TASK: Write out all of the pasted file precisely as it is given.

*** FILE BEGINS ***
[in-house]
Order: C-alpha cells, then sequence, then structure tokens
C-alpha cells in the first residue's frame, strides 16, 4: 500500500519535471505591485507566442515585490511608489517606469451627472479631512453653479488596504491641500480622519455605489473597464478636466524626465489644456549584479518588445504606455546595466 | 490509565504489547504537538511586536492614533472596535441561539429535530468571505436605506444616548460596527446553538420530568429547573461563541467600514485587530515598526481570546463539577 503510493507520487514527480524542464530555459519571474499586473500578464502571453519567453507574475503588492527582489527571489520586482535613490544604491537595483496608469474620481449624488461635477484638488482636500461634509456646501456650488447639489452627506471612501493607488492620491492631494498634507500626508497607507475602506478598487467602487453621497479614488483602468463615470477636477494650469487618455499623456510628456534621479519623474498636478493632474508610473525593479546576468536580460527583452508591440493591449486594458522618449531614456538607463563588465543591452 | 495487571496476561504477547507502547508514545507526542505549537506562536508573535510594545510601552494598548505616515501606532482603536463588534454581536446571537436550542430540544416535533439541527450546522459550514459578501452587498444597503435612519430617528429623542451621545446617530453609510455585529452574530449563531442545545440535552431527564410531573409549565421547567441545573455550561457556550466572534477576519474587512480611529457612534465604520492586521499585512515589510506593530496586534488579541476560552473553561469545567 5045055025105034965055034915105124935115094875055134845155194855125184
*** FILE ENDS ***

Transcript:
[in-house]
Order: C-alpha cells, then sequence, then structure tokens
C-alpha cells in the first residue's frame, strides 16, 4: 500500500519535471505591485507566442515585490511608489517606469451627472479631512453653479488596504491641500480622519455605489473597464478636466524626465489644456549584479518588445504606455546595466 | 490509565504489547504537538511586536492614533472596535441561539429535530468571505436605506444616548460596527446553538420530568429547573461563541467600514485587530515598526481570546463539577 503510493507520487514527480524542464530555459519571474499586473500578464502571453519567453507574475503588492527582489527571489520586482535613490544604491537595483496608469474620481449624488461635477484638488482636500461634509456646501456650488447639489452627506471612501493607488492620491492631494498634507500626508497607507475602506478598487467602487453621497479614488483602468463615470477636477494650469487618455499623456510628456534621479519623474498636478493632474508610473525593479546576468536580460527583452508591440493591449486594458522618449531614456538607463563588465543591452 | 495487571496476561504477547507502547508514545507526542505549537506562536508573535510594545510601552494598548505616515501606532482603536463588534454581536446571537436550542430540544416535533439541527450546522459550514459578501452587498444597503435612519430617528429623542451621545446617530453609510455585529452574530449563531442545545440535552431527564410531573409549565421547567441545573455550561457556550466572534477576519474587512480611529457612534465604520492586521499585512515589510506593530496586534488579541476560552473553561469545567 5045055025105034965055034915105124935115094875055134845155194855125184